AMD tore up the PC gaming rule book when introducing cache-enriched Ryzen 7 5800X3D roughly a year ago. Building on Zen 3 smarts by slapping on lots of extra L3 cache, comparative framerate was excellent. The right product for the right time.
Since then, the PC landscape has changed, for the better, through the introduction of multiple Intel 13th Gen Core processors, excelling in multi-thread oomph and gaming in equal measure. It’s hard to ignore frequency and caching uplifts over the already decent 12th Gen Alder Lake cohort.
This upwards Core trajectory is what puts AMD in a small bind. Considered in isolation, today’s Ryzen 7 7800X3D is a fabulous gaming processor, but it’s one of many, rather than in a league of its own.
AMD’s decision to limit frequency to 5.0GHz, with no clear opportunity of scaling through regular overclocking, is the processor’s Achilles heel. Most readily apparent in everyday workloads where Ryzen 7 7800X3D is taken to task by other Zen 4 chips, as well as a multitude of Core, it’s not a fair fight.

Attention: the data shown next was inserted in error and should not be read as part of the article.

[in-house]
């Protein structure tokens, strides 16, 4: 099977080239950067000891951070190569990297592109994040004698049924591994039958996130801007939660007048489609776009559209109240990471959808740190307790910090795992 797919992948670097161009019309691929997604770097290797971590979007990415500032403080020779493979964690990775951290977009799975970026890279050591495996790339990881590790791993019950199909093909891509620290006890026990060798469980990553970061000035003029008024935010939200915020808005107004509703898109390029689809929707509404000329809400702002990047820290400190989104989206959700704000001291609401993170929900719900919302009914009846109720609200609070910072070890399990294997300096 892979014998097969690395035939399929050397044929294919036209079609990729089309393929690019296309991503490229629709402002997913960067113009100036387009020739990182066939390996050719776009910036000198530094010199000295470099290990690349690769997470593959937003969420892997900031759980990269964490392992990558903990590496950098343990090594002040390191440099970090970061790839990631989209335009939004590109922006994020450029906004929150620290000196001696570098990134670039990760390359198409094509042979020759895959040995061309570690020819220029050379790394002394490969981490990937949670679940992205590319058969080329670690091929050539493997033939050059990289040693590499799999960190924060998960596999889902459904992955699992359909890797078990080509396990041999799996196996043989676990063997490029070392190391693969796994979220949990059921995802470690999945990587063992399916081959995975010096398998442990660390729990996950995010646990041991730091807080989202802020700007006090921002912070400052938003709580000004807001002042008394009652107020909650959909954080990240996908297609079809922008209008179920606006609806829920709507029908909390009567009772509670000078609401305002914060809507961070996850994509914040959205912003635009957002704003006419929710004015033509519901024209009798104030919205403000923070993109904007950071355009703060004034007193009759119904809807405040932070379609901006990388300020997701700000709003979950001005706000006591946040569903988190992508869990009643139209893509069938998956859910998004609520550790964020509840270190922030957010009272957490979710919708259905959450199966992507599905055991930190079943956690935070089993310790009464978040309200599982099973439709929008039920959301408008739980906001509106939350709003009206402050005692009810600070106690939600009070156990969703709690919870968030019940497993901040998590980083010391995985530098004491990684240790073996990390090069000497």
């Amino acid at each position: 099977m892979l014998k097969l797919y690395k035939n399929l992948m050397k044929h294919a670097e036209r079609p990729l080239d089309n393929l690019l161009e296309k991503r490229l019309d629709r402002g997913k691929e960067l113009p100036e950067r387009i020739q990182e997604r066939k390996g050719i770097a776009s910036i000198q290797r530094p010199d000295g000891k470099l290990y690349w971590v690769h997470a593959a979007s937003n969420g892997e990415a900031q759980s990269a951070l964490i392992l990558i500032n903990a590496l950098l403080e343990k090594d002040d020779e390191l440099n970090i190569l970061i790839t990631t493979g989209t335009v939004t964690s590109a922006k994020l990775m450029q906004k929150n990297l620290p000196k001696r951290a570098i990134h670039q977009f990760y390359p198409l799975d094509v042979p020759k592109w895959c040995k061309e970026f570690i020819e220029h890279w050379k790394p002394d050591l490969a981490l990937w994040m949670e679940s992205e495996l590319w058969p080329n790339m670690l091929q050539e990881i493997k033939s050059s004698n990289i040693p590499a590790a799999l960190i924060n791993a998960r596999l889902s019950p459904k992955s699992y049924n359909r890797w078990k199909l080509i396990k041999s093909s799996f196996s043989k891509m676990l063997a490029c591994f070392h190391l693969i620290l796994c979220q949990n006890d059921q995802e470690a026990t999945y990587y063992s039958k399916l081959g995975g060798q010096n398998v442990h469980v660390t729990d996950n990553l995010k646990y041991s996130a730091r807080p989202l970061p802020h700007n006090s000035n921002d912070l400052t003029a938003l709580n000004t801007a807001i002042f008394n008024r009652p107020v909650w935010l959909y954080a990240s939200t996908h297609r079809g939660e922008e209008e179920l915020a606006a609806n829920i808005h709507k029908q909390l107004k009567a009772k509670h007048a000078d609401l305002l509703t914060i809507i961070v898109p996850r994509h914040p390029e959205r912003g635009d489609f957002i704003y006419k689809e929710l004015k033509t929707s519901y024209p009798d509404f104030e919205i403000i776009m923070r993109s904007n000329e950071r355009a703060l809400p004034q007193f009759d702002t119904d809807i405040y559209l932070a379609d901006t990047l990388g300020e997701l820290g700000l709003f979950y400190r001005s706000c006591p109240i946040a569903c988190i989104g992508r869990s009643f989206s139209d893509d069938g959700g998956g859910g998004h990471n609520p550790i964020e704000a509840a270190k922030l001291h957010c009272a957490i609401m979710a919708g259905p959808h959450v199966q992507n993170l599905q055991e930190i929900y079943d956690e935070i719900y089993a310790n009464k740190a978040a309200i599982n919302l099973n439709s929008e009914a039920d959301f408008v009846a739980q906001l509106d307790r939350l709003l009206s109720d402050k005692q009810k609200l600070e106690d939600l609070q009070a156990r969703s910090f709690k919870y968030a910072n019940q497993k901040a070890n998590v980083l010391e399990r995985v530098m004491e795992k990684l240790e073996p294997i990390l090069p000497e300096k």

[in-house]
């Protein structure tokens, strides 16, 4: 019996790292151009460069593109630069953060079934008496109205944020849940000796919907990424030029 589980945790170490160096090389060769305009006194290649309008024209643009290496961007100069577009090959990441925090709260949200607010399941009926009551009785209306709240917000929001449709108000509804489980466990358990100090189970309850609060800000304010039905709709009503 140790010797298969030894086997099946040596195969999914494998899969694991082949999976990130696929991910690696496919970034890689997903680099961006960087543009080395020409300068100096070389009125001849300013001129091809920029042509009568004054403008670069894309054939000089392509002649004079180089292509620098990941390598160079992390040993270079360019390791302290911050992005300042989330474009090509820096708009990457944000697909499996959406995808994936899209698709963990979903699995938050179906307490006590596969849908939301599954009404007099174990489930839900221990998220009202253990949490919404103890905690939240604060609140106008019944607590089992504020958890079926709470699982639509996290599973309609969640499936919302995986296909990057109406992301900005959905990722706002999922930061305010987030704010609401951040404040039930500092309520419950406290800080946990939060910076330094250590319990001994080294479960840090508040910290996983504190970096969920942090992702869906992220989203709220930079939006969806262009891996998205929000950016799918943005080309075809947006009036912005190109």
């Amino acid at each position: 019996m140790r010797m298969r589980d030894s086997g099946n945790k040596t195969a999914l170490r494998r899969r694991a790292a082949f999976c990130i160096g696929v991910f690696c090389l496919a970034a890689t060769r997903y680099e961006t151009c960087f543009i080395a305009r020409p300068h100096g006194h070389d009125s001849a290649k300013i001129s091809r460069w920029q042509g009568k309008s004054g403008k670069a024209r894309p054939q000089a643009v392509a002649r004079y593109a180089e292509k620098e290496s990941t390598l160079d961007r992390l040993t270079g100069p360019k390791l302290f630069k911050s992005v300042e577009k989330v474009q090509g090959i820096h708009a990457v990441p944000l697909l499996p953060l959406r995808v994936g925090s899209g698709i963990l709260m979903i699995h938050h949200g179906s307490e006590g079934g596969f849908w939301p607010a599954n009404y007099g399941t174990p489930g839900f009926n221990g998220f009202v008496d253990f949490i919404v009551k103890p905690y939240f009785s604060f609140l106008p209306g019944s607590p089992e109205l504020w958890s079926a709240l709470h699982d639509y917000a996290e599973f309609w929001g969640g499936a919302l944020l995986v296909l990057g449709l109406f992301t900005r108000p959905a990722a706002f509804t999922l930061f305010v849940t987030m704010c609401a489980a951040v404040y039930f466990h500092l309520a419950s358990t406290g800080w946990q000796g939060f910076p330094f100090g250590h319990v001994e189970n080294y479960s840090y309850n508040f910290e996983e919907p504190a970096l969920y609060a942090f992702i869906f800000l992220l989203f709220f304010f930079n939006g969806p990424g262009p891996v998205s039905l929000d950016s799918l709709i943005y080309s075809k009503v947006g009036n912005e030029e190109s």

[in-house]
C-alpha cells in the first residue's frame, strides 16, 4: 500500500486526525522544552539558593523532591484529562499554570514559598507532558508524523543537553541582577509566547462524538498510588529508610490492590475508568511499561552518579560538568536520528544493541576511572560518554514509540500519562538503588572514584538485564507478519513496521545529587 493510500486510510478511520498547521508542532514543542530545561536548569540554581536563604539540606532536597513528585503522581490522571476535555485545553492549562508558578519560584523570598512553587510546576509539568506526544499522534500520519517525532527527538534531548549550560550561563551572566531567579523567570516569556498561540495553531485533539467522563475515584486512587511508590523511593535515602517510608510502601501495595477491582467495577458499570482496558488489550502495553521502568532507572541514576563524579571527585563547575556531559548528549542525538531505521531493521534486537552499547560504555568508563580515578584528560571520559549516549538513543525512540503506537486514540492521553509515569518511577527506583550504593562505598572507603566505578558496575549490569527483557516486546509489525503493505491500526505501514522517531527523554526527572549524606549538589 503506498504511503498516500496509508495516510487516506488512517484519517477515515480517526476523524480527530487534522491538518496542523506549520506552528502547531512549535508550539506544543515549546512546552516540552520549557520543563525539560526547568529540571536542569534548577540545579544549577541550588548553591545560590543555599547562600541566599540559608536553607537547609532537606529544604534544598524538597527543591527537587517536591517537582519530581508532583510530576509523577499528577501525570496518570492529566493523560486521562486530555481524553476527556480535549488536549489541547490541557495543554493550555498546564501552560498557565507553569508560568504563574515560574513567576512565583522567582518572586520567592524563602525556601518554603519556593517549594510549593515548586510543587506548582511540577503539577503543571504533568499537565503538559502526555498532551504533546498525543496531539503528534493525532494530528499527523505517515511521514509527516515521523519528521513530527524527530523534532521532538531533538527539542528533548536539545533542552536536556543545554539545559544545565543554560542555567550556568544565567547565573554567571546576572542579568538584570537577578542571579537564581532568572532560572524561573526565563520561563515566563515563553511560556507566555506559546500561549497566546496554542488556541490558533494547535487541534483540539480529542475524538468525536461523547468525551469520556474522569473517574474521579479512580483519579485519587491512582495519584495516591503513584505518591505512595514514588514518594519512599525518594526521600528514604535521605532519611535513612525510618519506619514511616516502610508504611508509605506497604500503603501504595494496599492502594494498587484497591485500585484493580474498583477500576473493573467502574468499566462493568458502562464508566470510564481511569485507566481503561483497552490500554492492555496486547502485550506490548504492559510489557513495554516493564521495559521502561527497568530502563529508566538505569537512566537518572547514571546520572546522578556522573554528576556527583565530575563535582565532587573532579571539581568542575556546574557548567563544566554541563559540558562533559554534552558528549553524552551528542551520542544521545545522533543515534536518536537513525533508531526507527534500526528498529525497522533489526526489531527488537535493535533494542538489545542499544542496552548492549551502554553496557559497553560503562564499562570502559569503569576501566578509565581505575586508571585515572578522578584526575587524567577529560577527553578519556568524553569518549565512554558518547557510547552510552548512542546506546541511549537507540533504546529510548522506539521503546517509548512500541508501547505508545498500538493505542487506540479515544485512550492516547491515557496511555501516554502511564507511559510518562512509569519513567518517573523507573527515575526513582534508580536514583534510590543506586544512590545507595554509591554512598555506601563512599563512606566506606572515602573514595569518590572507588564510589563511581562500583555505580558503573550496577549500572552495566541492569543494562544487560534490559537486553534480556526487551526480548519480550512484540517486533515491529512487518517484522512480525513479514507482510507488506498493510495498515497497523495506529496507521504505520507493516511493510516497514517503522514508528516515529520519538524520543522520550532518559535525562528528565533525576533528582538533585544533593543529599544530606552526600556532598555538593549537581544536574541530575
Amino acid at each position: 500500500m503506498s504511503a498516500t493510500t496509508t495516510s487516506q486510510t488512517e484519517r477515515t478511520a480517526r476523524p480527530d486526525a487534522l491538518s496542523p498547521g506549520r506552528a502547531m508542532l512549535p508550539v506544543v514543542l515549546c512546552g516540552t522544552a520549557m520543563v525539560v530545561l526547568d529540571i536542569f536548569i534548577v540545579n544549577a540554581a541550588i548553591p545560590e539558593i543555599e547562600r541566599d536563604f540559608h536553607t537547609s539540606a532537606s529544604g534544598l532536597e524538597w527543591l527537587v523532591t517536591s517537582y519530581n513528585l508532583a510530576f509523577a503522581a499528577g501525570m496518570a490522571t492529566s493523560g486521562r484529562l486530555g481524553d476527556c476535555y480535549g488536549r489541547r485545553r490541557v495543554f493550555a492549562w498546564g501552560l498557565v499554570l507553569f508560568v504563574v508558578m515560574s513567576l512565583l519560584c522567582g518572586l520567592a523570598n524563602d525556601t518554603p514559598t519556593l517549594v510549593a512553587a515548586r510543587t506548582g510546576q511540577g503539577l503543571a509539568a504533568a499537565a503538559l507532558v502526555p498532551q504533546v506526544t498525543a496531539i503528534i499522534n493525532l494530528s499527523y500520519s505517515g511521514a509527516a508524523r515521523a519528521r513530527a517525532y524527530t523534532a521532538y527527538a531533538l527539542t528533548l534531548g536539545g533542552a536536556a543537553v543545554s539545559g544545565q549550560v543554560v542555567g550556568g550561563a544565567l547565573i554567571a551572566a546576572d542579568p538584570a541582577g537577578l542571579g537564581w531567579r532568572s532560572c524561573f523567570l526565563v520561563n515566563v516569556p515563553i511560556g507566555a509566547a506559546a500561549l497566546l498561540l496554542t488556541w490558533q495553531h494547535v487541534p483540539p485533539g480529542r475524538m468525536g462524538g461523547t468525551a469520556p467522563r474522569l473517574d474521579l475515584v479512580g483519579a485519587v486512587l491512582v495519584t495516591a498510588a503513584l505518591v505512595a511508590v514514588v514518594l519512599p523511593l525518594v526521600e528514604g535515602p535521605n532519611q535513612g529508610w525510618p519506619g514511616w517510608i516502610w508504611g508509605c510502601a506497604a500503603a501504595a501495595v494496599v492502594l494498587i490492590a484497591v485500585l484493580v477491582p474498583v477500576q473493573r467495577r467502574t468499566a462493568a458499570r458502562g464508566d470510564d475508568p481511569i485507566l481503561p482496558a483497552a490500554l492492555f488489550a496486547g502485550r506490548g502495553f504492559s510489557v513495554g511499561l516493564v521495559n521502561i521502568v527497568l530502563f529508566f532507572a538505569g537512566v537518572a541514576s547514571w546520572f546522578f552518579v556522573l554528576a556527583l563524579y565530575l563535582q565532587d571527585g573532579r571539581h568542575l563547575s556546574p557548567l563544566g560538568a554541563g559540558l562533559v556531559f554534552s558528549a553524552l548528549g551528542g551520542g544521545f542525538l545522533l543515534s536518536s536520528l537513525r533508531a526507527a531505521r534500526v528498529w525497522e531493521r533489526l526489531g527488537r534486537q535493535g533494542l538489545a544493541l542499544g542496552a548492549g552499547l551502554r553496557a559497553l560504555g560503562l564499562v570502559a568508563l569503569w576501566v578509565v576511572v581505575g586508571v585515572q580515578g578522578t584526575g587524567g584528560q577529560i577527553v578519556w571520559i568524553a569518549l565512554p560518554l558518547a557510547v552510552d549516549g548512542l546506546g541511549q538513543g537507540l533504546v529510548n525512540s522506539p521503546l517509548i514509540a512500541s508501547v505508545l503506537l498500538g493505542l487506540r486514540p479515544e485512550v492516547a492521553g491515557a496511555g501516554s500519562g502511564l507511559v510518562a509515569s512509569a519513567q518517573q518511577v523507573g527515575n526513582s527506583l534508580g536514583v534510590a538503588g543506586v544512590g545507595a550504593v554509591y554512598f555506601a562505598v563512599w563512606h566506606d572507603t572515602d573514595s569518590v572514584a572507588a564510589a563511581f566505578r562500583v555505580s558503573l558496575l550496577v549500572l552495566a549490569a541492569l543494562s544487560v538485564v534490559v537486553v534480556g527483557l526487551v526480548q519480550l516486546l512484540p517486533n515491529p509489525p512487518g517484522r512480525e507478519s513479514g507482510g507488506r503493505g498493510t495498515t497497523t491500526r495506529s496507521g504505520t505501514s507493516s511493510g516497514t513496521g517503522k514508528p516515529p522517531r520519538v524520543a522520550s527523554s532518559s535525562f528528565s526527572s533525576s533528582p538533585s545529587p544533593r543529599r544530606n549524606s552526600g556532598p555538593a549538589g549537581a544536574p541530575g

Such a notion would ordinary sit well with gamers who desire lusty framerates above all else. Whilst very decent in the grand scheme of things, 7800X3D doesn’t carry the same visceral impact 5800X3D had on its arrival. Yes, it’s certainly better, but one must ask the question, irrespective of a forward-looking platform, whether it’s worth 50 per cent more – £450 vs. £300 – and that’s a tough sell right there. Cheaper Core chips that are almost as good in gaming and up to 50 per cent faster for multi-core workloads pile on further worry.
There’s the rub. Ryzen 7 7800X3D would make a lot more sense if allowed to scale closer to 6GHz, because it needs that headroom to fend off high-frequency Core. Yet AMD cannot allow that, as a $449 processor with these attributes would render $399 Ryzen 7 7700X wholly redundant.
Still a brilliant gaming processor, AMD’s curious product positioning means a little too much speed is left on the table for Ryzen 7 7800X3D to become a must-have upgrade.
AMD Ryzen 7 7800X3D
Verdict: Delicious in gaming, AMD’s frequency cap puts the newest X3D in a tight spot.
Superb at gaming
Low peak frequency
Mediocre app performance
Not great value